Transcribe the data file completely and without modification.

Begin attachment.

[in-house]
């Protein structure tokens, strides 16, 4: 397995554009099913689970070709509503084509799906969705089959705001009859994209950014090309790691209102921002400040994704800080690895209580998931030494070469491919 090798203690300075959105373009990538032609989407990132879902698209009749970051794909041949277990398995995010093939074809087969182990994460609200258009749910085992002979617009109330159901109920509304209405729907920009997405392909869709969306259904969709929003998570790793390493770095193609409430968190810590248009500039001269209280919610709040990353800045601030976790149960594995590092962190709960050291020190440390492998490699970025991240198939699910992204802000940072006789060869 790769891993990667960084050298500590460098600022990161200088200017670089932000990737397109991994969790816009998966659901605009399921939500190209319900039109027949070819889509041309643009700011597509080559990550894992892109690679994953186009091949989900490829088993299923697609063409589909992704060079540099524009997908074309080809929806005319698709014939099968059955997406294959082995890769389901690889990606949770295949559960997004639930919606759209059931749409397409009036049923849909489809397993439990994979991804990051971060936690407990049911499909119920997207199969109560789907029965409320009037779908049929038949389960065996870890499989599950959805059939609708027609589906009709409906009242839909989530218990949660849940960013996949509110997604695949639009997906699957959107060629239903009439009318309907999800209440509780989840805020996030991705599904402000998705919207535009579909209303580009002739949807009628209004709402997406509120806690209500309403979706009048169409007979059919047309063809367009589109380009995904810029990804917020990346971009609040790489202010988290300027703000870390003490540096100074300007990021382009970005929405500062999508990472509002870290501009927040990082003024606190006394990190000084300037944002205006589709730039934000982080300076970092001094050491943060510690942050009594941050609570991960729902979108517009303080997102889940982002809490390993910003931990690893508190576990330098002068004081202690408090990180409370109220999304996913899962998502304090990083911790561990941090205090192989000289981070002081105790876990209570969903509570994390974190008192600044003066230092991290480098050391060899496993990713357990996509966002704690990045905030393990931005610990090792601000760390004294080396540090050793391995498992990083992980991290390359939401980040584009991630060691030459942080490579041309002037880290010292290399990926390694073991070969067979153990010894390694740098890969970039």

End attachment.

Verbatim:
[in-house]
């Protein structure tokens, strides 16, 4: 397995554009099913689970070709509503084509799906969705089959705001009859994209950014090309790691209102921002400040994704800080690895209580998931030494070469491919 090798203690300075959105373009990538032609989407990132879902698209009749970051794909041949277990398995995010093939074809087969182990994460609200258009749910085992002979617009109330159901109920509304209405729907920009997405392909869709969306259904969709929003998570790793390493770095193609409430968190810590248009500039001269209280919610709040990353800045601030976790149960594995590092962190709960050291020190440390492998490699970025991240198939699910992204802000940072006789060869 790769891993990667960084050298500590460098600022990161200088200017670089932000990737397109991994969790816009998966659901605009399921939500190209319900039109027949070819889509041309643009700011597509080559990550894992892109690679994953186009091949989900490829088993299923697609063409589909992704060079540099524009997908074309080809929806005319698709014939099968059955997406294959082995890769389901690889990606949770295949559960997004639930919606759209059931749409397409009036049923849909489809397993439990994979991804990051971060936690407990049911499909119920997207199969109560789907029965409320009037779908049929038949389960065996870890499989599950959805059939609708027609589906009709409906009242839909989530218990949660849940960013996949509110997604695949639009997906699957959107060629239903009439009318309907999800209440509780989840805020996030991705599904402000998705919207535009579909209303580009002739949807009628209004709402997406509120806690209500309403979706009048169409007979059919047309063809367009589109380009995904810029990804917020990346971009609040790489202010988290300027703000870390003490540096100074300007990021382009970005929405500062999508990472509002870290501009927040990082003024606190006394990190000084300037944002205006589709730039934000982080300076970092001094050491943060510690942050009594941050609570991960729902979108517009303080997102889940982002809490390993910003931990690893508190576990330098002068004081202690408090990180409370109220999304996913899962998502304090990083911790561990941090205090192989000289981070002081105790876990209570969903509570994390974190008192600044003066230092991290480098050391060899496993990713357990996509966002704690990045905030393990931005610990090792601000760390004294080396540090050793391995498992990083992980991290390359939401980040584009991630060691030459942080490579041309002037880290010292290399990926390694073991070969067979153990010894390694740098890969970039």